MP3 Music Downloads--Your Guide to Creating Personal PackagesWritten by Larry Denton
MP3 music downloads have taken music world by storm. In 2004, legal music downloads, worldwide, increased tenfold to more than 200 million. With ease of downloading your favorite tunes directly onto your computer and then burning your own CD, people have really accepted MP3 format for music downloads.
MP3 music downloads work very simply. Find a site that offers MP3 music downloads--there are hundreds of sites offering free music and there are subscription sites available as well (just search Web for your personal favorite)--scan inventory of songs available, select songs or albums you want, and click on it to download it to your computer.
Truthfully, why do people download music from Internet? To hear NEW music that is not available in any other form or to listen to records that have been deleted by big label companies and are no longer available for purchase. The primary goal is not to save $5 in used CD bin at your local record shop, but to hear music they simply can not find any place else. And let's face it--most people don't want to spend $17.95 to experiment on a CD they may not like or a CD that has only one good track.
Who gets hurt by Internet downloads. Besides a very few super-stars like Celine Dion, not many. In fact most artists actually benefit. The primary way that an artist becomes famous and successful is through exposure. Without exposure, no one buys tickets to concerts, no one buys CDs, no one buys T-shirts, beer mugs or posters. Downloading music gives an opportunity to newcomers and those struggling to make it "big."
While Recording Industry Association of America (RIAA) sheds crocodile tears over file-sharing programs they claim "rip off" recording artists, truth is, on average, a musician makes 41 cents on each CD sold. The record shops earn a couple of bucks per CD, and greedy record companies accumulate astronomical and shameful profits.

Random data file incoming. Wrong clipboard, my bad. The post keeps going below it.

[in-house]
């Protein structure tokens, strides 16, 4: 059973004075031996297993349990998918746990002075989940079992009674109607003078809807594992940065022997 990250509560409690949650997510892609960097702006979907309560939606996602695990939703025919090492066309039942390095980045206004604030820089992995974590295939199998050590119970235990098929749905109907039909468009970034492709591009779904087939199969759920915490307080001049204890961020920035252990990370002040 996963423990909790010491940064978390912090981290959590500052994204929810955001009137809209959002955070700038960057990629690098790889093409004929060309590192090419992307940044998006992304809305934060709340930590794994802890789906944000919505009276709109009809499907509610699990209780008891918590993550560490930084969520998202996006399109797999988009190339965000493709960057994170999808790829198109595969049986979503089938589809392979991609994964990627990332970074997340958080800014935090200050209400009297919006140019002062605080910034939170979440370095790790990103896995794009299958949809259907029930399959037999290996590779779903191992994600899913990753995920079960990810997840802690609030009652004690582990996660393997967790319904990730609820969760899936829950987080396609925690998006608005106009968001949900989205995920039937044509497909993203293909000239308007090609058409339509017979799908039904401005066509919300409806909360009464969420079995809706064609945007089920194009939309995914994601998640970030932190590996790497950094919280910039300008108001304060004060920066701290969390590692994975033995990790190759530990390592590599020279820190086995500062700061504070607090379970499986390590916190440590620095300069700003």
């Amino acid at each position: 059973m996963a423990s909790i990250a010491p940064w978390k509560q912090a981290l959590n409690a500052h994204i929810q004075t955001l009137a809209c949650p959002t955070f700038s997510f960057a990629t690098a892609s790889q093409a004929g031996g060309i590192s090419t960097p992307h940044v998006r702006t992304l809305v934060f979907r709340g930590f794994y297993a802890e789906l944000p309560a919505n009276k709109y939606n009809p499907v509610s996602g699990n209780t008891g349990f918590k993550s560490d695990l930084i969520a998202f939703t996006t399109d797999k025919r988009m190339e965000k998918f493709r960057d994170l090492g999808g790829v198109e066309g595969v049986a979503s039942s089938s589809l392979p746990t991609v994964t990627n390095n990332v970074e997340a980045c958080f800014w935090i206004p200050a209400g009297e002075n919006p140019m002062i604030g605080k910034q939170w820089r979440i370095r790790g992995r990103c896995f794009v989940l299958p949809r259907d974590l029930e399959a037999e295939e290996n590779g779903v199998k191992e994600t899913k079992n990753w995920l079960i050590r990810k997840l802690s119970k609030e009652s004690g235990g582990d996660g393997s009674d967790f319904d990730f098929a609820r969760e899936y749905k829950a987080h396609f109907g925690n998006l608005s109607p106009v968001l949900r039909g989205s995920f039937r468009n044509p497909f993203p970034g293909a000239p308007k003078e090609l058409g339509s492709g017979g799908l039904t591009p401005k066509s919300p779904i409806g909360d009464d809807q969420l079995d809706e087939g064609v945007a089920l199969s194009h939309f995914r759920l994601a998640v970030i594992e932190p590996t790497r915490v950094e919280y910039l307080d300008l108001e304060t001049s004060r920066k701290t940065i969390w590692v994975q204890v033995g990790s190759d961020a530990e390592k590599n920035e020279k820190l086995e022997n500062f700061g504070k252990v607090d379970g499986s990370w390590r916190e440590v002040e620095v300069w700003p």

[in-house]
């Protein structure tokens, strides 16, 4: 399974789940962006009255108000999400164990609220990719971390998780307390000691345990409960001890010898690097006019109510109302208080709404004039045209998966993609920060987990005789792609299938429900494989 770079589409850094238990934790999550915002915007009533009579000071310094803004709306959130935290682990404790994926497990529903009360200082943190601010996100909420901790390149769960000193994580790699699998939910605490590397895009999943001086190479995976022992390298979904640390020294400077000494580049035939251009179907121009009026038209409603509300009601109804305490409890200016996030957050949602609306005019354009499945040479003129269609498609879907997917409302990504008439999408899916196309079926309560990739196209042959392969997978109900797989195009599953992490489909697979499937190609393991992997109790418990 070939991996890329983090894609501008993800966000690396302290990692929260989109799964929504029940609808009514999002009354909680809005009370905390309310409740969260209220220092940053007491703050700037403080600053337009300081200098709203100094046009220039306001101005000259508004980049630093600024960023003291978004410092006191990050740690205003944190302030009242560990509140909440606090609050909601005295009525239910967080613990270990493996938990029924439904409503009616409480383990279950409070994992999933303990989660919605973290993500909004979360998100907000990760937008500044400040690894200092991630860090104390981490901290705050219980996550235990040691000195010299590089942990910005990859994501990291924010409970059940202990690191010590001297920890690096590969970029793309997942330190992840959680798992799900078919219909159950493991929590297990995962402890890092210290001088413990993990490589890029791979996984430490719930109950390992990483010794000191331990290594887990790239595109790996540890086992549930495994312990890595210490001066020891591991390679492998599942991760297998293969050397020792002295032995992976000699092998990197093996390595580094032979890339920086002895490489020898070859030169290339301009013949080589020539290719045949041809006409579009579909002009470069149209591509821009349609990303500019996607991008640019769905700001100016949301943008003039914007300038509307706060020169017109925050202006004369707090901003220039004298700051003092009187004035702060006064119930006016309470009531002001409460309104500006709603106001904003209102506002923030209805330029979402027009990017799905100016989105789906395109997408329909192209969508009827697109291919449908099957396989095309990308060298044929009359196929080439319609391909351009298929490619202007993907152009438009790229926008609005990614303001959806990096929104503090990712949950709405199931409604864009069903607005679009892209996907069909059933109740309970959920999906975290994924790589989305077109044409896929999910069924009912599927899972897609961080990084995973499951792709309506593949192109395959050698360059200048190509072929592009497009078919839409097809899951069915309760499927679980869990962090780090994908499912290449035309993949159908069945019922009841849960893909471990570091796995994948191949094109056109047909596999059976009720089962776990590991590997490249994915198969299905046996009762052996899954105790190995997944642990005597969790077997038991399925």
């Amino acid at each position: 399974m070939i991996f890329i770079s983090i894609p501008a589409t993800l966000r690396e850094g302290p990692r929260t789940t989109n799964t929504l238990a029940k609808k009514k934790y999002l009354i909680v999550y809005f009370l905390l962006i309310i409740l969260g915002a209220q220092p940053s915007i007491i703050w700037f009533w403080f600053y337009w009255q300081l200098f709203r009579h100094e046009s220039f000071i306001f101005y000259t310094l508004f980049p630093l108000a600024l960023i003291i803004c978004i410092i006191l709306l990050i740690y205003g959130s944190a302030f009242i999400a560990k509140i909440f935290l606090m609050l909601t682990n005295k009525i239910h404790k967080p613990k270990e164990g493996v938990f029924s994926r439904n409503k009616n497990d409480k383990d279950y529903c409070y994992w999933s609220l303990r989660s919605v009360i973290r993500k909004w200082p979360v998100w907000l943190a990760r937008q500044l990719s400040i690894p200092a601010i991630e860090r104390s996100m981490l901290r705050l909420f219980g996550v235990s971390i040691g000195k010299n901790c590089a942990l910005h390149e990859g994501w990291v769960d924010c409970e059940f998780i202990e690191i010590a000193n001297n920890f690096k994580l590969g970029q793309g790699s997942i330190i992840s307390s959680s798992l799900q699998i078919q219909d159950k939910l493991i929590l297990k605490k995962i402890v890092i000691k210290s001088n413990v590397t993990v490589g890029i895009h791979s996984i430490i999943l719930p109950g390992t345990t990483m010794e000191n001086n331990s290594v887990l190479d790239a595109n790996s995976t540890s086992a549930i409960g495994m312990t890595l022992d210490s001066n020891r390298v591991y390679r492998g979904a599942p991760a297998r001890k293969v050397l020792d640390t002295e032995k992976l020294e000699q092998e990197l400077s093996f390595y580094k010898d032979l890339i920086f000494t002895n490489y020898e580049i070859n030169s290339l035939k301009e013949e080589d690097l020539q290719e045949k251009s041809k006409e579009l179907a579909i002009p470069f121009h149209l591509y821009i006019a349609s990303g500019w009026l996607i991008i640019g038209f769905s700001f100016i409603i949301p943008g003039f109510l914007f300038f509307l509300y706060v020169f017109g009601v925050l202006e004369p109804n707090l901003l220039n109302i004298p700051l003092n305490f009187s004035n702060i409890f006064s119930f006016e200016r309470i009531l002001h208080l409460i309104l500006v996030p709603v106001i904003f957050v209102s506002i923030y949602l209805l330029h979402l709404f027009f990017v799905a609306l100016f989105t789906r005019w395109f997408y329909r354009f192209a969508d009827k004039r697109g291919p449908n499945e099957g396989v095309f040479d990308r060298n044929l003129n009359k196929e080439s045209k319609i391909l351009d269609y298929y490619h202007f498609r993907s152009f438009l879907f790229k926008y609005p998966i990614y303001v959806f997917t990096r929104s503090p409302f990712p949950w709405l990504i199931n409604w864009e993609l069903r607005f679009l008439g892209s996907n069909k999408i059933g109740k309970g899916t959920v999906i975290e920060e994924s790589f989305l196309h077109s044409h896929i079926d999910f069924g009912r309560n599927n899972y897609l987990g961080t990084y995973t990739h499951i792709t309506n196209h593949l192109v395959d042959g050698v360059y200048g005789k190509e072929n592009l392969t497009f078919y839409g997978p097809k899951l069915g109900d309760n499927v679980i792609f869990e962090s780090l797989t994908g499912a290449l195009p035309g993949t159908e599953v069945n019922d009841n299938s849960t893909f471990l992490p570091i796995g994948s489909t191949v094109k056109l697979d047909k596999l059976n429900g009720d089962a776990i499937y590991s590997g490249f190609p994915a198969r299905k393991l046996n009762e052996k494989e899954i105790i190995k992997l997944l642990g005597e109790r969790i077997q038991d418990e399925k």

Six Things To Know Before Joining A CD ClubWritten by Deal Dude
(1) The BMG Music Club offers best deal you'll find online, which is receiving 11 CDs for price of shipping ($2.79 each) when you buy one CD at full club price, which is typically about $15 plus shipping. However, selection may not be as extensive as its chief competitor, Columbia House, which has many of its own exclusive artists. If you purchase only minimum, you will pay just $4 per CD at BMG and about $8 per CD at Columbia House.
(2) When you join club, you will receive a catalog in mail about every three weeks, along with a postcard that highlights a "featured" selection in genre you selected when you joined (e.g., rock, country, jazz, classical, Christian, rap, pop, Latin). You must return this postcard by due date or club will send you featured selection. You can now decline (or accept) your featured selection online, however, by logging into your CD club account. This makes process much, much easier. Once you have been a member for a while, you also can call clubs and ask them to change your membership from an "order-only" option, or from "negative option" to "positive option." This just means you won't have to return card.
(3) If you forget to return card and receive a CD you don't want, clubs are good about letting you return it. But beauty of this system for clubs is that this happens often enough and many people donít bother sending it back. They just pay bill.
(4) When clubs advertise in magazines or newspapers, they only list a limited selection of their available titles. If you don't see CDs you want, visit their online sites to browse all titles (12,000 or more) when making your selections. Then copy down item number of CDs into form. Be aware, however, that some CDs will not be available as free selections. This is often because of contractual obligations with clubs and artists that don't allow them to give away certain CDs. Also, clubs usually do not have latest and greatest albums until three or six months after their release.